Could be store for 6 months at room temperature. Use filter paper to make filtration if precipitation.
10× Ponceau Red Ponceau red: 2g
Trichloroacetic acid: 30g
Sulfosalicylic acid: 30g
Dissolve in 100ml ddH2O
Destaining solution Methanol: 50ml
Glacial acetic acid: 70ml
Dissolve in 880ml dd H2O. store for 1 month at room temperature
2×SDS loading buffer
 (10mL)
0.5M Tris-HCl: 2mL;
10% SDS: 4mL;
Glycerin: 2mL;
β-Mercaptoethanol: 140μl;
Bromophenol blue: 0.1mg
20% Tween 20
Stock solution
Add 20mL Tween 20 into 100mL 1×TBS

Western Blot Trouble Shooting
For the trouble shooting of common causes of unusual or unexpected bands, no bands, faint bands or weak signal, high background on the blot and more, please read our WB TROUBLESHOOTING TIPS

Reference:

1. Kurien B T, Scofield R H. Western Blotting: An Introduction[J]. Western Blotting: Methods and Protocols, 2015: 17-30.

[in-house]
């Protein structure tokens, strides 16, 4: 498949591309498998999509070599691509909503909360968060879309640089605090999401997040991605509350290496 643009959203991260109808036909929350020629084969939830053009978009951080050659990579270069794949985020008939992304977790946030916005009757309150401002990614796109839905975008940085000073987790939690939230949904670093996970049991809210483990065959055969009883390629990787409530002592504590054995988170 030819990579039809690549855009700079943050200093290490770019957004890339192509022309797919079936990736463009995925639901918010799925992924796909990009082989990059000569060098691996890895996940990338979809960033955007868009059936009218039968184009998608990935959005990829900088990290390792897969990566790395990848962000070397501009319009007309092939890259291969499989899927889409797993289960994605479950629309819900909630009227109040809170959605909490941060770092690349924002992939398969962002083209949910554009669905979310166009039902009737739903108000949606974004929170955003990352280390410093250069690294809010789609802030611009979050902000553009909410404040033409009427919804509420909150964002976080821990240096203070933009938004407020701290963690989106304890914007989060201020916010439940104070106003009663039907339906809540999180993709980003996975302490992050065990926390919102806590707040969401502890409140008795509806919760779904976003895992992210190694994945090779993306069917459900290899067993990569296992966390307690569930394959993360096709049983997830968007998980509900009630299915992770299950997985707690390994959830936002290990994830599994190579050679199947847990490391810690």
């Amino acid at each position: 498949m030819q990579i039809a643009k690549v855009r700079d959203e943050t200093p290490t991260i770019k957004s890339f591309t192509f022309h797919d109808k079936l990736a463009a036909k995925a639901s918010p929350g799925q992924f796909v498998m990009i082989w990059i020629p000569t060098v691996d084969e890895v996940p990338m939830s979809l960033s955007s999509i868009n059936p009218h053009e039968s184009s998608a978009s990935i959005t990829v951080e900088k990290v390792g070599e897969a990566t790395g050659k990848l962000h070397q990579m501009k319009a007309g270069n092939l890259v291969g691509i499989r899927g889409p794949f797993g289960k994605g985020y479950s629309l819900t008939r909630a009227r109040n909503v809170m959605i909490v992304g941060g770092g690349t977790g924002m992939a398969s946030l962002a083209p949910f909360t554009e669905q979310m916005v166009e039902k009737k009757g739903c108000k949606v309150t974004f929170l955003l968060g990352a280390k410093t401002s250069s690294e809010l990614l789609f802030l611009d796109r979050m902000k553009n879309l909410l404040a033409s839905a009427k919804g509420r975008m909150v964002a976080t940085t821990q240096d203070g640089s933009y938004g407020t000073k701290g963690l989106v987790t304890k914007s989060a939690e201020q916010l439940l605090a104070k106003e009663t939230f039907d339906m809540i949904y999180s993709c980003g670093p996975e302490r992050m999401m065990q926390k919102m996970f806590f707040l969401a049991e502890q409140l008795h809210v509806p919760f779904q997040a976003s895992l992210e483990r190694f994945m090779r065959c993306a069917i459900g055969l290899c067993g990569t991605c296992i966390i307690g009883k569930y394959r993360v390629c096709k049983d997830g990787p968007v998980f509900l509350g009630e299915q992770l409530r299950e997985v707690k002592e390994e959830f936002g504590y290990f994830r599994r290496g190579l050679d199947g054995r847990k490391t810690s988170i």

2. Hnasko T S, Hnasko R M. The western blot[J]. ELISA: Methods and Protocols, 2015: 87-96.
3. Manoussopoulos I N, Tsagris M. Native electrophoresis and western blot analysis: method and applications[J]. Protein Blotting and Detection: Methods and Protocols, 2009: 277-287.
4. Hirano S. Western blot analysis[J]. Nanotoxicity: Methods and Protocols, 2012: 87-97.
5. Hughes A J, Spelke D P, Xu Z, et al. Single-cell western blotting[J]. Nature methods, 2014, 11(7): 749-755.
6. Kang C C, Yamauchi K A, Vlassakis J, et al. Single cell-resolution western blotting[J]. Nature protocols, 2016, 11(8): 1508-1530.
7. Jensen E C. The basics of western blotting[J]. The anatomical record, 2012, 295(3): 369-371.
8. Mahmood T, Yang P C. Western blot: technique, theory, and trouble shooting[J]. North American journal of medical sciences, 2012, 4(9): 429.